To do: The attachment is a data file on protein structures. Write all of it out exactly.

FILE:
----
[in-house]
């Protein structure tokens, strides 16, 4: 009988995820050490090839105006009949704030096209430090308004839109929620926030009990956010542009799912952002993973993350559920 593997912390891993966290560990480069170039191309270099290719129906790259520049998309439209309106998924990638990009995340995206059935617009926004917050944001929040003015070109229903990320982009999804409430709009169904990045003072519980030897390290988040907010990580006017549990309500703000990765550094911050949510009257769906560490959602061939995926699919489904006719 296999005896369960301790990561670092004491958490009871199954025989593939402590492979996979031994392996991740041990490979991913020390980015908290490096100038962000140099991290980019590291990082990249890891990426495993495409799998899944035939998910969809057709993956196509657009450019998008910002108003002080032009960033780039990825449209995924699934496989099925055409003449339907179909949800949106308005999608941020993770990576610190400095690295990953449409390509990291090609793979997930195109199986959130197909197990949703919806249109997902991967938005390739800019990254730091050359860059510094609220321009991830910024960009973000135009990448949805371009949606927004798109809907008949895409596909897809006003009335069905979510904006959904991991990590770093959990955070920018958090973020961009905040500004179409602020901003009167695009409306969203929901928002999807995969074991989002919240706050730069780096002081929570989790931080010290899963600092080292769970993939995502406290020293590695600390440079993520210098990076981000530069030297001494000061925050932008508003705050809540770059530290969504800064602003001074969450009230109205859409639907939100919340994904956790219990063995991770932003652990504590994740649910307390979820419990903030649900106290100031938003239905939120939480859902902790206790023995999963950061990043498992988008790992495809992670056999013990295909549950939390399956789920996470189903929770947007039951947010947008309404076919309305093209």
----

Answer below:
[in-house]
């Protein structure tokens, strides 16, 4: 009988995820050490090839105006009949704030096209430090308004839109929620926030009990956010542009799912952002993973993350559920 593997912390891993966290560990480069170039191309270099290719129906790259520049998309439209309106998924990638990009995340995206059935617009926004917050944001929040003015070109229903990320982009999804409430709009169904990045003072519980030897390290988040907010990580006017549990309500703000990765550094911050949510009257769906560490959602061939995926699919489904006719 296999005896369960301790990561670092004491958490009871199954025989593939402590492979996979031994392996991740041990490979991913020390980015908290490096100038962000140099991290980019590291990082990249890891990426495993495409799998899944035939998910969809057709993956196509657009450019998008910002108003002080032009960033780039990825449209995924699934496989099925055409003449339907179909949800949106308005999608941020993770990576610190400095690295990953449409390509990291090609793979997930195109199986959130197909197990949703919806249109997902991967938005390739800019990254730091050359860059510094609220321009991830910024960009973000135009990448949805371009949606927004798109809907008949895409596909897809006003009335069905979510904006959904991991990590770093959990955070920018958090973020961009905040500004179409602020901003009167695009409306969203929901928002999807995969074991989002919240706050730069780096002081929570989790931080010290899963600092080292769970993939995502406290020293590695600390440079993520210098990076981000530069030297001494000061925050932008508003705050809540770059530290969504800064602003001074969450009230109205859409639907939100919340994904956790219990063995991770932003652990504590994740649910307390979820419990903030649900106290100031938003239905939120939480859902902790206790023995999963950061990043498992988008790992495809992670056999013990295909549950939390399956789920996470189903929770947007039951947010947008309404076919309305093209």